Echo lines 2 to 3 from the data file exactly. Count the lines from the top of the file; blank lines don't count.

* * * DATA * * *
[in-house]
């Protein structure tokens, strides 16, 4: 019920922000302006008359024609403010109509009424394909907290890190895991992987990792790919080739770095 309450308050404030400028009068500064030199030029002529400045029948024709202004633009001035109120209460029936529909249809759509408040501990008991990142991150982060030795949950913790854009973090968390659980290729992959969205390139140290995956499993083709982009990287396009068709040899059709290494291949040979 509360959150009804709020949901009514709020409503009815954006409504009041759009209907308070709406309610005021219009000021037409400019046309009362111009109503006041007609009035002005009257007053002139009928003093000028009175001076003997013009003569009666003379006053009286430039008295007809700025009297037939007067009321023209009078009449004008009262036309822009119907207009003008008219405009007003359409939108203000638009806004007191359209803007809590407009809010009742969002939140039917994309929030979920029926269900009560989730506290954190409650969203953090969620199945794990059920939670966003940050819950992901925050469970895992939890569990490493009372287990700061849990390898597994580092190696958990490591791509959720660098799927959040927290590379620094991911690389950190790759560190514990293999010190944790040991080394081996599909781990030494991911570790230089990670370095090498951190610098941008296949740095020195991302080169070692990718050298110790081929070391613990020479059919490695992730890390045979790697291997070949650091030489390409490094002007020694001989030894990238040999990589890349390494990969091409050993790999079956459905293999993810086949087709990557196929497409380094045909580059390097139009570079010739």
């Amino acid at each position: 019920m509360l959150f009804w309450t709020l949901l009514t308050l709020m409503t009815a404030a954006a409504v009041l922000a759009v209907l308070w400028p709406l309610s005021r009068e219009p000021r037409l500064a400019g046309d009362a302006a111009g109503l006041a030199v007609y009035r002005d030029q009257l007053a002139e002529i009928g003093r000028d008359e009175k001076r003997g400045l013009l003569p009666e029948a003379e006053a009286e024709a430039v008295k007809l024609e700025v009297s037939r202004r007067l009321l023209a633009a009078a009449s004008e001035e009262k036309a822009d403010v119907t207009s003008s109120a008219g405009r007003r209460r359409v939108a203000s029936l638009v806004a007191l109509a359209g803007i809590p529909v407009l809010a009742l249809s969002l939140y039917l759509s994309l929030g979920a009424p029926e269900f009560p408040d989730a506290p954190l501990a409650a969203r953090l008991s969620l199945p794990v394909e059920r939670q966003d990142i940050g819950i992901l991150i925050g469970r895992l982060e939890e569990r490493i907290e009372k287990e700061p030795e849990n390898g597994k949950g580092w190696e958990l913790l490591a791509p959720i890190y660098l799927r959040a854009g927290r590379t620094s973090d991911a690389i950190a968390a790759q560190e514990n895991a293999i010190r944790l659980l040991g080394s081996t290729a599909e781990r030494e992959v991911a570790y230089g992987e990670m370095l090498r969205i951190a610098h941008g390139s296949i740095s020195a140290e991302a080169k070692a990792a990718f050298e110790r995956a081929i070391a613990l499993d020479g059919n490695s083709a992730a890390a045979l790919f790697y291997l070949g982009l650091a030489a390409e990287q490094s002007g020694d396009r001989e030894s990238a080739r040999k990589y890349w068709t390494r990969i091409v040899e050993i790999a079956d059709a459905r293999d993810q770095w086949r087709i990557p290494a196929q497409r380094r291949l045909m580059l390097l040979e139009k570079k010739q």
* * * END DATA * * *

């Protein structure tokens, strides 16, 4: 019920922000302006008359024609403010109509009424394909907290890190895991992987990792790919080739770095 309450308050404030400028009068500064030199030029002529400045029948024709202004633009001035109120209460029936529909249809759509408040501990008991990142991150982060030795949950913790854009973090968390659980290729992959969205390139140290995956499993083709982009990287396009068709040899059709290494291949040979 509360959150009804709020949901009514709020409503009815954006409504009041759009209907308070709406309610005021219009000021037409400019046309009362111009109503006041007609009035002005009257007053002139009928003093000028009175001076003997013009003569009666003379006053009286430039008295007809700025009297037939007067009321023209009078009449004008009262036309822009119907207009003008008219405009007003359409939108203000638009806004007191359209803007809590407009809010009742969002939140039917994309929030979920029926269900009560989730506290954190409650969203953090969620199945794990059920939670966003940050819950992901925050469970895992939890569990490493009372287990700061849990390898597994580092190696958990490591791509959720660098799927959040927290590379620094991911690389950190790759560190514990293999010190944790040991080394081996599909781990030494991911570790230089990670370095090498951190610098941008296949740095020195991302080169070692990718050298110790081929070391613990020479059919490695992730890390045979790697291997070949650091030489390409490094002007020694001989030894990238040999990589890349390494990969091409050993790999079956459905293999993810086949087709990557196929497409380094045909580059390097139009570079010739």
């Amino acid at each position: 019920m509360l959150f009804w309450t709020l949901l009514t308050l709020m409503t009815a404030a954006a409504v009041l922000a759009v209907l308070w400028p709406l309610s005021r009068e219009p000021r037409l500064a400019g046309d009362a302006a111009g109503l006041a030199v007609y009035r002005d030029q009257l007053a002139e002529i009928g003093r000028d008359e009175k001076r003997g400045l013009l003569p009666e029948a003379e006053a009286e024709a430039v008295k007809l024609e700025v009297s037939r202004r007067l009321l023209a633009a009078a009449s004008e001035e009262k036309a822009d403010v119907t207009s003008s109120a008219g405009r007003r209460r359409v939108a203000s029936l638009v806004a007191l109509a359209g803007i809590p529909v407009l809010a009742l249809s969002l939140y039917l759509s994309l929030g979920a009424p029926e269900f009560p408040d989730a506290p954190l501990a409650a969203r953090l008991s969620l199945p794990v394909e059920r939670q966003d990142i940050g819950i992901l991150i925050g469970r895992l982060e939890e569990r490493i907290e009372k287990e700061p030795e849990n390898g597994k949950g580092w190696e958990l913790l490591a791509p959720i890190y660098l799927r959040a854009g927290r590379t620094s973090d991911a690389i950190a968390a790759q560190e514990n895991a293999i010190r944790l659980l040991g080394s081996t290729a599909e781990r030494e992959v991911a570790y230089g992987e990670m370095l090498r969205i951190a610098h941008g390139s296949i740095s020195a140290e991302a080169k070692a990792a990718f050298e110790r995956a081929i070391a613990l499993d020479g059919n490695s083709a992730a890390a045979l790919f790697y291997l070949g982009l650091a030489a390409e990287q490094s002007g020694d396009r001989e030894s990238a080739r040999k990589y890349w068709t390494r990969i091409v040899e050993i790999a079956d059709a459905r293999d993810q770095w086949r087709i990557p290494a196929q497409r380094r291949l045909m580059l390097l040979e139009k570079k010739q």